Synthesis of negative order parameter LCE shells

A popular way of making LCEs with n uniform across the sample, initially developed by Finkelmann and Wermter (27), combines two steps of polymerization and cross-linking. First, a sparse isotropic network is formed that is mechanically stretched along a selected direction (see Fig. 1B, top scenario). While stretching, the second cross-linking step is done to render the uniaxially ordered state with 〈P2〉 > 0 permanent. In our work, we use a related two-step strategy to make spherical shells (28), surrounded by and containing aqueous isotropic phases, of LCE with 〈P2〉 < 0. Self-closing spherical LCE actuators are expected to exhibit exotic actuation modes (29), and the two cases, so far, where LCE shells were realized (30, 31) (in both cases with 〈P2〉 > 0) confirmed novel types of motion, giving rise to pumping/suction and buckling, respectively.

We produce our shells in the liquid state, surrounded by immiscible aqueous phases containing glycerol and polyvinyl alcohol (PVA), using a capillary microfluidic process (32, 33). The shell fluid is composed of the (solvent-dissolved) LCE precursors—an LC monomer with two reactive ends (RM257), a linear dithiol [1,6-hexanedithiol (HDT)], a tetrathiol cross-linker [pentaerythritol tetrakis (3-mercaptopropionate) (PETMP)]—and a photoinitiator (see Materials and Methods for details). Since the LCE precursors stay disordered for a long time because of the solvent, the first polymerization step [thiol-acrylate click reaction; see fig. S1 and (17, 3436)] creates an initial sparse network with an architecture that is isotropic in three dimensions. This polymerization is initiated by replacing the original outer phase by a 1 mM solution of the catalyst triethylamine in pure water. Because its solute content is lower than the aqueous phase inside the shell, an osmotic pressure is set up that drives water through the shell into the inner droplet, which thus expands (37, 38).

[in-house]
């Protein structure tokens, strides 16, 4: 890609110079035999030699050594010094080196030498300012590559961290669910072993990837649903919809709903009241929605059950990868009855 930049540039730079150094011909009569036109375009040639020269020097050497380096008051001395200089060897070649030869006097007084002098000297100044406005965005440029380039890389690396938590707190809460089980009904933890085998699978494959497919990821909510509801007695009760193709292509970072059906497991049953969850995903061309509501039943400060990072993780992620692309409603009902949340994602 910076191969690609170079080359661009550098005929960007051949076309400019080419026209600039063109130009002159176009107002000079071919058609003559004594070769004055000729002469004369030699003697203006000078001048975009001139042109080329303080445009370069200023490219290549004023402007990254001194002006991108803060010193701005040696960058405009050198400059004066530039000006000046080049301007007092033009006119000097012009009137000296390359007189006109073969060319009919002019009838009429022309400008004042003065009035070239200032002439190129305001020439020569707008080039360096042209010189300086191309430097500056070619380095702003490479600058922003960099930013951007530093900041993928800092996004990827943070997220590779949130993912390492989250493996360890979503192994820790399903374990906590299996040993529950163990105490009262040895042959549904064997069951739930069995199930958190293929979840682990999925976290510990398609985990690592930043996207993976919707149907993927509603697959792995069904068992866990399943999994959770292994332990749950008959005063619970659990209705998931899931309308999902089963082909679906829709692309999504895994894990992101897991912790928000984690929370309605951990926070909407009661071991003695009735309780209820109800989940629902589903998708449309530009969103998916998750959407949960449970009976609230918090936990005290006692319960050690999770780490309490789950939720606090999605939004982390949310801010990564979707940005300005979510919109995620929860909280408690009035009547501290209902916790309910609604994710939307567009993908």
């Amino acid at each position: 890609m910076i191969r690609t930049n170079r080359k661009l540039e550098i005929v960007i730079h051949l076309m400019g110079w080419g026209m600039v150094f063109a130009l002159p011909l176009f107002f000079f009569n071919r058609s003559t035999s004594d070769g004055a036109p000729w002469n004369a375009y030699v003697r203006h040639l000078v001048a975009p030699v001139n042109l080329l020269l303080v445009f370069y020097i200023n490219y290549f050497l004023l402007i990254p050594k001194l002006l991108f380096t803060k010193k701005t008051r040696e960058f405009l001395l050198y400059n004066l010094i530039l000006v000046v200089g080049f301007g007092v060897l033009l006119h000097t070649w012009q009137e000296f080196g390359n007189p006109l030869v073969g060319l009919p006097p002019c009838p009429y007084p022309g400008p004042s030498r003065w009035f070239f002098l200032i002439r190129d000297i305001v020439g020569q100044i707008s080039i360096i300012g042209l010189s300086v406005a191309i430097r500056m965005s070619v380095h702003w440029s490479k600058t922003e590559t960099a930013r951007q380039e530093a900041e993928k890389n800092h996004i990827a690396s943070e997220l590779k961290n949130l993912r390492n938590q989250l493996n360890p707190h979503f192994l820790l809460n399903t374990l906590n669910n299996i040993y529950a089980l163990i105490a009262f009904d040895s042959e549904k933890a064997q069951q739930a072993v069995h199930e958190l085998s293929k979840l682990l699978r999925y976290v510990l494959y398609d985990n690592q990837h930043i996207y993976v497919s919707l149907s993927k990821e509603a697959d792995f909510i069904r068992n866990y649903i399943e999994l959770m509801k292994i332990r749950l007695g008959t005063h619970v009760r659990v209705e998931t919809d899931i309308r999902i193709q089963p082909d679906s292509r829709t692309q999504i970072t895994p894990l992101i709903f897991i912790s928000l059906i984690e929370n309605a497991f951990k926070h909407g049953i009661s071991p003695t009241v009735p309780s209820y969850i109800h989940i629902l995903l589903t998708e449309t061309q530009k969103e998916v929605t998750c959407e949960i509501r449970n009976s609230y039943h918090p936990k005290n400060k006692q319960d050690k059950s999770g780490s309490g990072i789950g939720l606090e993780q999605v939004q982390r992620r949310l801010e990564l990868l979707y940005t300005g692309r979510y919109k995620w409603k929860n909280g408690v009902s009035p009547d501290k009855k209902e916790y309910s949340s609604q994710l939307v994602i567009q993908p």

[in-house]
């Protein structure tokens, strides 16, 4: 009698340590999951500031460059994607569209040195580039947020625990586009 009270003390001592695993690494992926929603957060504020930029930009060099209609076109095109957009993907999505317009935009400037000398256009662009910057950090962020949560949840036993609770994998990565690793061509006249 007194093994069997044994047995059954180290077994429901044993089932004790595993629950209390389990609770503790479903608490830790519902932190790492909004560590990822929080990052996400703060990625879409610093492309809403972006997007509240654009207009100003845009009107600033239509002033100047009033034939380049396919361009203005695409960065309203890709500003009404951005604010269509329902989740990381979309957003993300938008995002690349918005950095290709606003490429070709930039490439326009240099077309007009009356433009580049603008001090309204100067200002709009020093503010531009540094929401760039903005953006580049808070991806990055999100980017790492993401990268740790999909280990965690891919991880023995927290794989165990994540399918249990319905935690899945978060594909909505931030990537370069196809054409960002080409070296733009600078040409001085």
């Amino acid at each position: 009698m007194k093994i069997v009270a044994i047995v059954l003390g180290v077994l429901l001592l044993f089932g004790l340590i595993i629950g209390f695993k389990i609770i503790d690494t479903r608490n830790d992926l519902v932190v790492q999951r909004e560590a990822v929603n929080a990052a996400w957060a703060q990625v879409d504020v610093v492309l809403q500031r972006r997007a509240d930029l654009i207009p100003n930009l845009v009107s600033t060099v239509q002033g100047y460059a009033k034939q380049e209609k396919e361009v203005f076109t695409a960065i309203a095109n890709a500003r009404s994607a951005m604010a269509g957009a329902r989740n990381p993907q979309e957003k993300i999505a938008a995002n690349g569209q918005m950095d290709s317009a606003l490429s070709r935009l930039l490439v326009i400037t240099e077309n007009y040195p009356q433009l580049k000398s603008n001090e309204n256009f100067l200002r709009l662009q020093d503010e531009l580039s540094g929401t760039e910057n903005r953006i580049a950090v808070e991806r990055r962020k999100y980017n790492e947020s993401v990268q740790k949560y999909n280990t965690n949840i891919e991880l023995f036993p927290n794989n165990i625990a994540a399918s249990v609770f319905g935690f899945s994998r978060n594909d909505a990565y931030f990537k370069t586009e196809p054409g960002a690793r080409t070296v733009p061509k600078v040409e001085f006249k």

This process leads to two important outcomes. First, the shells expand in diameter and their walls decrease in thickness because of a Poisson’s effect. The resulting peculiar stretching is key to the behavior of our LCE shells. Because this stretching of the initial network is isotropic in the shell plane, all mesogen directions perpendicular to the shell radius are promoted, yielding the elusive 〈P2〉 < 0 state. The shell radius becomes the local symmetry axis, i.e., the director n (see Fig. 1B, bottom scenario).

The second outcome is that the organic solvent in the shell is removed through gradual evaporation via the aqueous outer phase, leaving the shell in a nematic state. We tuned the precursor mixture composition such that some unreacted RM257 acrylate tails remain after the first polymerization; hence, the final cross-linking step can now be initiated by ultraviolet (UV) irradiation. Unless otherwise mentioned, all shells are photocross-linked at 35°C. This finalizes the LCE structure with a second network that makes the osmotic stretching–induced 〈P2〉 < 0 situation permanent.

Optical characterization of 〈P2〉 < 0 ground-state LCEs

We investigated the cross-linked shells prepared without (Fig. 2, A to C) and with (Fig. 2, D to F) PETMP cross-linker, respectively, using polarized optical microscopy (POM) in transmission mode. Without analyzer (Fig. 2, A and D) and between crossed polarizers (Fig. 2, B and E), the textures of the two shell types are qualitatively indistinguishable. Both types show the characteristic texture of shells with n along the shell radius (39). The shells are black at the center, where the light passes along the optic axis, while they appear increasingly brighter toward the corners of the images; the projection of the optic axis into the image plane increases toward the shell perimeter, with ±45° to the polarizer along these directions.